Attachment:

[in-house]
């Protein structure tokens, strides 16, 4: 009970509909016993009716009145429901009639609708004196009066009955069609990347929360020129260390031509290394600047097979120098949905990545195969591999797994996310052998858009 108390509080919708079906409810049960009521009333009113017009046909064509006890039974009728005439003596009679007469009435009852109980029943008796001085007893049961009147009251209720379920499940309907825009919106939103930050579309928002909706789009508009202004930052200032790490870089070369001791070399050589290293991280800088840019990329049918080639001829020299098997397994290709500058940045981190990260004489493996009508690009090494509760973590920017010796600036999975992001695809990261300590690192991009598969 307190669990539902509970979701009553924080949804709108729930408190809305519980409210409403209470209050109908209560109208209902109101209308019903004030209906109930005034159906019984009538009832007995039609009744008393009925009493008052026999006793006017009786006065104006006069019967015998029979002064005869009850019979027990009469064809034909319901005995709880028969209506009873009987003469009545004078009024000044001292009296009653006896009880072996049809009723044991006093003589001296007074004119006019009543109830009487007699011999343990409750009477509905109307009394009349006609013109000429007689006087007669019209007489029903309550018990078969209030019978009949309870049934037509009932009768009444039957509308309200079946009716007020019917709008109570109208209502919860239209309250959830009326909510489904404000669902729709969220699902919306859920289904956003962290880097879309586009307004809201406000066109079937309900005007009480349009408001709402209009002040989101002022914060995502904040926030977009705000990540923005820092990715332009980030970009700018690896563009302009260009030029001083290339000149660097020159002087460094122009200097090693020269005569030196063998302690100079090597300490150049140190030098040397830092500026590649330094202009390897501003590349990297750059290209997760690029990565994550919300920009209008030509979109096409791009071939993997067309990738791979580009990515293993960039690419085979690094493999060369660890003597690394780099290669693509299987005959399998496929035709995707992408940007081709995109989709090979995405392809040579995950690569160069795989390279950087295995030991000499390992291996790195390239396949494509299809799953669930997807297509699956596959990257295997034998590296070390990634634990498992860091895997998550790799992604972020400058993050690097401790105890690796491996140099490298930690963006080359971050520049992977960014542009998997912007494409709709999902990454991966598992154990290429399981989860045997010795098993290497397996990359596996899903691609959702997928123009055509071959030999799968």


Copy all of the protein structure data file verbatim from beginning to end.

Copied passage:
[in-house]
């Protein structure tokens, strides 16, 4: 009970509909016993009716009145429901009639609708004196009066009955069609990347929360020129260390031509290394600047097979120098949905990545195969591999797994996310052998858009 108390509080919708079906409810049960009521009333009113017009046909064509006890039974009728005439003596009679007469009435009852109980029943008796001085007893049961009147009251209720379920499940309907825009919106939103930050579309928002909706789009508009202004930052200032790490870089070369001791070399050589290293991280800088840019990329049918080639001829020299098997397994290709500058940045981190990260004489493996009508690009090494509760973590920017010796600036999975992001695809990261300590690192991009598969 307190669990539902509970979701009553924080949804709108729930408190809305519980409210409403209470209050109908209560109208209902109101209308019903004030209906109930005034159906019984009538009832007995039609009744008393009925009493008052026999006793006017009786006065104006006069019967015998029979002064005869009850019979027990009469064809034909319901005995709880028969209506009873009987003469009545004078009024000044001292009296009653006896009880072996049809009723044991006093003589001296007074004119006019009543109830009487007699011999343990409750009477509905109307009394009349006609013109000429007689006087007669019209007489029903309550018990078969209030019978009949309870049934037509009932009768009444039957509308309200079946009716007020019917709008109570109208209502919860239209309250959830009326909510489904404000669902729709969220699902919306859920289904956003962290880097879309586009307004809201406000066109079937309900005007009480349009408001709402209009002040989101002022914060995502904040926030977009705000990540923005820092990715332009980030970009700018690896563009302009260009030029001083290339000149660097020159002087460094122009200097090693020269005569030196063998302690100079090597300490150049140190030098040397830092500026590649330094202009390897501003590349990297750059290209997760690029990565994550919300920009209008030509979109096409791009071939993997067309990738791979580009990515293993960039690419085979690094493999060369660890003597690394780099290669693509299987005959399998496929035709995707992408940007081709995109989709090979995405392809040579995950690569160069795989390279950087295995030991000499390992291996790195390239396949494509299809799953669930997807297509699956596959990257295997034998590296070390990634634990498992860091895997998550790799992604972020400058993050690097401790105890690796491996140099490298930690963006080359971050520049992977960014542009998997912007494409709709999902990454991966598992154990290429399981989860045997010795098993290497397996990359596996899903691609959702997928123009055509071959030999799968």